A number of the women, ratepayers of Bridgewater, petitioned the Local Government Board to be exempted from the rate at which the corruption of the electors had rendered necessary. They thought not unnaturally, that as far as this case was concerned, they had nothing to do with politics; it is almost needless to say that their petition was not granted; the Government shrank from excluding women from the one department of political life, in which their presence has always been welcomed. Other benches of politics are too rough and coarse; they would deteriorate the female character (oh, oh) but the elevating operation of paying the bill is one from which the refinement and delicacy of women could ill be spared.

Beside their interest in economical administration, women have also an even greater interest in the passing of just laws and the repeal of obsolete and mischievous enactments. If you will consider how much they have at stake in these matters you will concede that if the argument that those whose lives and happiness are influenced by the laws should have some hand in framing them, is good for anything, it is as applicable to women as it is to men.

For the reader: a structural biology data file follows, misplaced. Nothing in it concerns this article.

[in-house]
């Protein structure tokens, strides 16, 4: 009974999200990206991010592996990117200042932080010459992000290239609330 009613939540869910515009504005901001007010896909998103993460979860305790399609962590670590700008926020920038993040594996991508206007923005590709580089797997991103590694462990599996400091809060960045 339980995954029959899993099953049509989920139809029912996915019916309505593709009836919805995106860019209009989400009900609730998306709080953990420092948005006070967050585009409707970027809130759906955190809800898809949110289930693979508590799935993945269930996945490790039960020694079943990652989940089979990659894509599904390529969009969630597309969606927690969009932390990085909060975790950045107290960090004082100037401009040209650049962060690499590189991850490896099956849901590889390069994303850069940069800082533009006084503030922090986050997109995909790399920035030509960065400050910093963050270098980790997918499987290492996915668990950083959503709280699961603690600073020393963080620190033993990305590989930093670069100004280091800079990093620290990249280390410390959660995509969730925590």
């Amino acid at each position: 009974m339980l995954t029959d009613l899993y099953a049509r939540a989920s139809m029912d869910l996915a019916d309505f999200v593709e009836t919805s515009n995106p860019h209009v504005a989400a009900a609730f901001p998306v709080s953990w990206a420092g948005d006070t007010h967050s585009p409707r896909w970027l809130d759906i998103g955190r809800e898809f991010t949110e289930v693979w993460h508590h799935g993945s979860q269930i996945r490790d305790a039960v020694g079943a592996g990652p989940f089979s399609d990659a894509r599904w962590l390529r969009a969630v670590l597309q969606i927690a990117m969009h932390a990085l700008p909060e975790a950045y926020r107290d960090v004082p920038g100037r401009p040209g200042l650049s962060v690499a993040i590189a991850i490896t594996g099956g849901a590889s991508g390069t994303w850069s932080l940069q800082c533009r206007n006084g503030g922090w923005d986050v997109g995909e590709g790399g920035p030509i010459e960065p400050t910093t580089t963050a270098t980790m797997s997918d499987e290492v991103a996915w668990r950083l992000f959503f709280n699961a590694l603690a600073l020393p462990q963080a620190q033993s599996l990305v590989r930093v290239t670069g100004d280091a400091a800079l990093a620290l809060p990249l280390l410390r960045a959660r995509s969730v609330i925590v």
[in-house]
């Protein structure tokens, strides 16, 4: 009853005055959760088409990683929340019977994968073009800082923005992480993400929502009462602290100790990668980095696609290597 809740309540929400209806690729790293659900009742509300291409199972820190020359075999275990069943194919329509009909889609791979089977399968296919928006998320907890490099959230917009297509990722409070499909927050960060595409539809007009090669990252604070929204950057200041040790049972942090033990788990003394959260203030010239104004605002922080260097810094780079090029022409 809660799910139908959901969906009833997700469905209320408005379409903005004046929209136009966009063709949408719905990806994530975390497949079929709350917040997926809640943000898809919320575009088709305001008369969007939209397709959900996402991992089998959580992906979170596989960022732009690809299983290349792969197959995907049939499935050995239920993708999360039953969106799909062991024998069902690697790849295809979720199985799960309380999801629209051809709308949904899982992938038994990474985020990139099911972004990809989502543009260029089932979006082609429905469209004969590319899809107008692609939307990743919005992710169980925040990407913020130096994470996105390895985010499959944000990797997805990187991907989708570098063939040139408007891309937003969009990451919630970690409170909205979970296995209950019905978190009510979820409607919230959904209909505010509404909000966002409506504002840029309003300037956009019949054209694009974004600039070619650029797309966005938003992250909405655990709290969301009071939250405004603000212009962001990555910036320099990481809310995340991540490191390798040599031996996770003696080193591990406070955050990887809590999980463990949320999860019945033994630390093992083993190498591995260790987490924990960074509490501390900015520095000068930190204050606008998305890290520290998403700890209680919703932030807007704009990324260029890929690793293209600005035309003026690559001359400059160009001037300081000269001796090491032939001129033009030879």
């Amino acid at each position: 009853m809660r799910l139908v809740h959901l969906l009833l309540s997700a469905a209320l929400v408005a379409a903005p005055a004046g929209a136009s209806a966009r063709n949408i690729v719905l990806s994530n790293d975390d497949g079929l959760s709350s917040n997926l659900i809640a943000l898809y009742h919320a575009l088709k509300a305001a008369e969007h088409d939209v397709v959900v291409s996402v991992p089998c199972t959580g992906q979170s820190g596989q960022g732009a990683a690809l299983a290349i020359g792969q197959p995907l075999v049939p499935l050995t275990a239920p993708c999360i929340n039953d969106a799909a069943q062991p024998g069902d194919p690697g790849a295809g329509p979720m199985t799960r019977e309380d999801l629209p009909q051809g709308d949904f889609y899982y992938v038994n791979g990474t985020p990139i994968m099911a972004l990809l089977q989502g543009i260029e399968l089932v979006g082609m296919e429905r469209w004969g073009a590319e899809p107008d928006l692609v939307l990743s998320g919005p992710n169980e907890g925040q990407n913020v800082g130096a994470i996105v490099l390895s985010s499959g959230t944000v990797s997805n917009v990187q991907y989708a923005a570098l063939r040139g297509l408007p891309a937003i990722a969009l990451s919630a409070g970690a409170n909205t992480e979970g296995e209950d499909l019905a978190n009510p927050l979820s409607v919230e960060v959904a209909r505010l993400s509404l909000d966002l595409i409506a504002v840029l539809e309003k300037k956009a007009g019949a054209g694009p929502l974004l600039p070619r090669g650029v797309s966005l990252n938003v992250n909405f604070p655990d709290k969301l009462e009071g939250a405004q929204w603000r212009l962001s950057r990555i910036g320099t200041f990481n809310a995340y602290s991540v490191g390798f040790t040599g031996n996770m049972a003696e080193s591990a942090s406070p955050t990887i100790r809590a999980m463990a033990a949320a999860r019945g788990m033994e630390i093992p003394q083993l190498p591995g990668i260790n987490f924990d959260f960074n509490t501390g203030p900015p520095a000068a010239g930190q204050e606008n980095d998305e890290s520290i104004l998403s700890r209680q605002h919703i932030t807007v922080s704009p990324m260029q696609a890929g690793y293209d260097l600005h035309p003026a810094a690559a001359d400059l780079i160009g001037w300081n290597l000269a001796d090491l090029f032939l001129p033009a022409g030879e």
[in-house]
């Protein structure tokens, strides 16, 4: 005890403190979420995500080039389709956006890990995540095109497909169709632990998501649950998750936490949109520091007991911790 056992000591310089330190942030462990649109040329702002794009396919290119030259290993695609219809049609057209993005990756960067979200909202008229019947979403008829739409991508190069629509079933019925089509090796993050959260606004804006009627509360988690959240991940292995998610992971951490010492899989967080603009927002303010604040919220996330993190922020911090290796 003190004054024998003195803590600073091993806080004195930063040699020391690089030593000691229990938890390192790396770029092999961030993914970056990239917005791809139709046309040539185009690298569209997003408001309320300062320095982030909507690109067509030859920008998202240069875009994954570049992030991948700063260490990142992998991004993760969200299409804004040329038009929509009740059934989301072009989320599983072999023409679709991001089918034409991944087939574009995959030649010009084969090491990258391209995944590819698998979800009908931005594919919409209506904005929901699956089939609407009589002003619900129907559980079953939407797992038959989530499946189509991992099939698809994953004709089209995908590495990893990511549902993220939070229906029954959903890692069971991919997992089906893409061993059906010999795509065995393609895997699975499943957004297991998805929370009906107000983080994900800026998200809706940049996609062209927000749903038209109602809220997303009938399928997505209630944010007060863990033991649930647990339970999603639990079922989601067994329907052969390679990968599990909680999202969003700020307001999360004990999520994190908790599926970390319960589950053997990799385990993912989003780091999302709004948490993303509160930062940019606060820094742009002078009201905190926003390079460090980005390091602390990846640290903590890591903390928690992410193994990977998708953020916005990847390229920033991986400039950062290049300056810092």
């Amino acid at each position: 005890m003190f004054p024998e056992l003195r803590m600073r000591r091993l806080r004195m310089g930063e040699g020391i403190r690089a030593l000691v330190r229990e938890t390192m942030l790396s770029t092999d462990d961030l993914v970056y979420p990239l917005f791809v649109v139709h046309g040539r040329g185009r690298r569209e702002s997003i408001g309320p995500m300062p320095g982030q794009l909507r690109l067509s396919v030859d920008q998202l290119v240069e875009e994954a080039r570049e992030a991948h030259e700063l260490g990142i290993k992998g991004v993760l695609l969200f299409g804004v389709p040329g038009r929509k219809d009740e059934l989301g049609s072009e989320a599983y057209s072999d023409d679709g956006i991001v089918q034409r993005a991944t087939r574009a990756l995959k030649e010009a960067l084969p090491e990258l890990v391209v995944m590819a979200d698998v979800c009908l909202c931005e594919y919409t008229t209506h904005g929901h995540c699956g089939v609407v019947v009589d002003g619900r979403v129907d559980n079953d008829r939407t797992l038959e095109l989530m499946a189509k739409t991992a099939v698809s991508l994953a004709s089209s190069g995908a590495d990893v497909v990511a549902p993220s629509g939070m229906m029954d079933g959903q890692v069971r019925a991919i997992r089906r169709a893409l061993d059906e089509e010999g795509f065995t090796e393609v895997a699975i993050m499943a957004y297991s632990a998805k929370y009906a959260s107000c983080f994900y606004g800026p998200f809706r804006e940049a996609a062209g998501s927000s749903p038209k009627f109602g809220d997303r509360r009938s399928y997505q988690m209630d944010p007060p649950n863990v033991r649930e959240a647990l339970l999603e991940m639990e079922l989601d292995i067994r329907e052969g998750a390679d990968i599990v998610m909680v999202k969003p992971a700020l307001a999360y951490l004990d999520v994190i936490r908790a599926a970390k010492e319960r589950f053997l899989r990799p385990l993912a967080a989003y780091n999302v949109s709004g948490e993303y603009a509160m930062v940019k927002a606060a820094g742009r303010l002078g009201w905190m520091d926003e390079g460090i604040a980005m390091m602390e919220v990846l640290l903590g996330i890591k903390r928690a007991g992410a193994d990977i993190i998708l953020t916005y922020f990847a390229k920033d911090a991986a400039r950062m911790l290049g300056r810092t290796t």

Hardly any law is passed which, if it operative all, does not affect women as well men. There are some laws, such as an amendment of the marriage law, the Divorce Act, and the laws relating to the custody of children, in which women have special and peculiar interest. Is it right or just that when these laws are under the consideration of Parliament, that the voice of one sex should heard that all women should be prevented from exercising any direct influence upon the course of legislation on these subjects especially when it is borne in mind that past experience shows that men’s legislation in these matters has not been characterised by a judicial impartiality, but has, in too many cases, been flagrantly unjust to women. It is sometimes said that this line of reasoning, viz, that as women are called upon share the burdens of the State, as they are held responsible to the law, and their welfare and happiness are, to a great extent, influenced by the state of the law, therefore they ought to be admitted to the franchise, proves too much; for it is said that if this argument is good for anything, it would justify extension of political power to children.